ESF - English Schools Foundation

A missed opportunity for fairer and affordable English-language schooling

PUBLISHED : Saturday, 03 October, 2015, 1:04am
UPDATED : Saturday, 03 October, 2015, 1:04am

A group of parents has received the bad news a year in advance of when their children start school. Parents of Year One students at the English Schools Foundation next September will have to pay 22 per cent more as the government starts to phase out its annual HK$283 million subsidy.

This marks the first down payment for the transition of an almost 50-year-old Hong Kong educational institution coveted by many local parents into elitist international schools that increasing numbers will struggle to afford.

The school is trying to soften the blow of the loss of the subsidy with a capital levy, sales of debentures and nomination rights, and fundraising.

But parents at the ESF's 20 schools and kindergartens face a rise of 22 per cent for new students from 2016-17, from HK$78,700 to HK$95,700. Current ESF parents face a fee increase for this school year of a hefty 8.8 per cent.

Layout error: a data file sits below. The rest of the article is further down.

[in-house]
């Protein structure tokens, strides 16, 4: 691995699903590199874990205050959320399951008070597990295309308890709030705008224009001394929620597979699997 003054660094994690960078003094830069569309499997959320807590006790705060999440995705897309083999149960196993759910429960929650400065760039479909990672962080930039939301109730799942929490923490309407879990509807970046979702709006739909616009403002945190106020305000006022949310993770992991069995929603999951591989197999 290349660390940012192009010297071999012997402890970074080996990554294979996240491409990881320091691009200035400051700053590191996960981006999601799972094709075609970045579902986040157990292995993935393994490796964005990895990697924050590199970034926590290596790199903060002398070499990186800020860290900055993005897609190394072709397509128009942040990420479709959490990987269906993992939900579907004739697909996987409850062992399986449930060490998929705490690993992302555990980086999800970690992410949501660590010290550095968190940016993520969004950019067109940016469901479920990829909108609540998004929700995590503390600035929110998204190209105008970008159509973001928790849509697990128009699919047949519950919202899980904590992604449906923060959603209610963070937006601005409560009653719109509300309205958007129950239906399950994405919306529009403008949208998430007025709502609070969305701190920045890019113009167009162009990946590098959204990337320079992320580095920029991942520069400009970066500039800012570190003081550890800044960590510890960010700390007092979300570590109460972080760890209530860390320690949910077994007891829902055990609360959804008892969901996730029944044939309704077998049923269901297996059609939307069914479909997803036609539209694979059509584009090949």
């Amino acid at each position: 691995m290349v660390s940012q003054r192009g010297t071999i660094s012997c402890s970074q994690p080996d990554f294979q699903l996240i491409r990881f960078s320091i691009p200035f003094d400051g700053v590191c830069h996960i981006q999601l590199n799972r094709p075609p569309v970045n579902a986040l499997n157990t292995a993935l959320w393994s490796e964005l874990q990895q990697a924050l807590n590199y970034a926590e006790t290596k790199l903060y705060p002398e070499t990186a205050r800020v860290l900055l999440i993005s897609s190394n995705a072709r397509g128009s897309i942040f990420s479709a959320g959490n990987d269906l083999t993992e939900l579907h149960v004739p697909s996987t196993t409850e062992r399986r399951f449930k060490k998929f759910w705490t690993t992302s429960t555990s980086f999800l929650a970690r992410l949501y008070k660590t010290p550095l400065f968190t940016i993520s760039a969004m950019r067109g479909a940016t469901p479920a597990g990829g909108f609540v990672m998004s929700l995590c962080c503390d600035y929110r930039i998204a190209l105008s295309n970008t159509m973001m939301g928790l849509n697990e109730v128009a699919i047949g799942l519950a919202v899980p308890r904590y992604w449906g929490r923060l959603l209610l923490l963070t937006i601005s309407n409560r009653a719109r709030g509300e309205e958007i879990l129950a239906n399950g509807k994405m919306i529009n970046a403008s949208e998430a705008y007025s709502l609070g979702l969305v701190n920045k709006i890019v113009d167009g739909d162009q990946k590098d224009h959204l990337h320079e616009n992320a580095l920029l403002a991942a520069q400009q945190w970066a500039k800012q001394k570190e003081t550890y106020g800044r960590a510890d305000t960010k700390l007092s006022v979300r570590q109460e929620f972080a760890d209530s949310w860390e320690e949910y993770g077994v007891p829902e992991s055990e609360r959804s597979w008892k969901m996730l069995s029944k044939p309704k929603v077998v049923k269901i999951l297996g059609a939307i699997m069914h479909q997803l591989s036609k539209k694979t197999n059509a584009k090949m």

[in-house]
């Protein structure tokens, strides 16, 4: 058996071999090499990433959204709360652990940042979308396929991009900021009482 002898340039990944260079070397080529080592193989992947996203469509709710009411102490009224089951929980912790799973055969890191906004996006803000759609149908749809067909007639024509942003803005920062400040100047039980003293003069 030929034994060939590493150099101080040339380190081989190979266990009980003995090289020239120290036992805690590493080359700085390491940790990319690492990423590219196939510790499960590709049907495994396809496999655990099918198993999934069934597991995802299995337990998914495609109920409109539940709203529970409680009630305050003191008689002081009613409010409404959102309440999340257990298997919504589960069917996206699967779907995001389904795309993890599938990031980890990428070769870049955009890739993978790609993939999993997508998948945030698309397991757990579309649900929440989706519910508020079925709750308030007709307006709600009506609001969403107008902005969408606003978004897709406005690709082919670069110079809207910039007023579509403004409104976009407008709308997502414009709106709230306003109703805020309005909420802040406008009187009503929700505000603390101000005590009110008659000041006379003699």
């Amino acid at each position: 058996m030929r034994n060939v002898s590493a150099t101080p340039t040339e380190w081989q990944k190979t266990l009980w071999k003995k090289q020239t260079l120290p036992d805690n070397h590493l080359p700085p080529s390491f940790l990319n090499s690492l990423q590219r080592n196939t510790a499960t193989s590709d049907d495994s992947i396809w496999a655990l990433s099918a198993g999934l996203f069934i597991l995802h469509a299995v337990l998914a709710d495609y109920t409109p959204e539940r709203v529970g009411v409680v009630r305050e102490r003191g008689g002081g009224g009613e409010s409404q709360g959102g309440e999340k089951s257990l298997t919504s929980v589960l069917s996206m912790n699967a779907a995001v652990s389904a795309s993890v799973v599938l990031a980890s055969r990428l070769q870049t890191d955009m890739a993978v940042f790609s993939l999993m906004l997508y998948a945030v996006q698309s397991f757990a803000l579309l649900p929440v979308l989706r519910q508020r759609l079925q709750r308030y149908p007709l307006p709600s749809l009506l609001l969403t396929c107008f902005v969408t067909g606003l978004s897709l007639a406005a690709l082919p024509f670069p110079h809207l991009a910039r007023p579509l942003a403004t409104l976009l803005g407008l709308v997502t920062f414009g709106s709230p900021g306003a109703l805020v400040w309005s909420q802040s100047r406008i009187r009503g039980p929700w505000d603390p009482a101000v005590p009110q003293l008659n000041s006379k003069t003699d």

Parents of new students have had plenty of warning there would be a steep increase. But lawmaker Dr Kenneth Chan Ka-lok said it would deprive middle-class families of affordable education.

However, the subvention was unsustainable, given the government's policy of not providing recurrent subsidies to schools that run a mainly non-local curriculum.

That said, the government has missed an opportunity for some thinking out of the box to lay the foundations of a fairer, affordable English-language education for expatriates and aspirational local families that are not well served by local schools. The government contributes more per pupil in support of schools in the Direct Subsidy Scheme, which provides affordable English-language education for local parents, than to the ESF.

Investment in more access to ESF schools for local families and more curriculum freedom for DSS schools would advance the ideal of a diverse education system that best serves Hong Kong's competitiveness as an international city.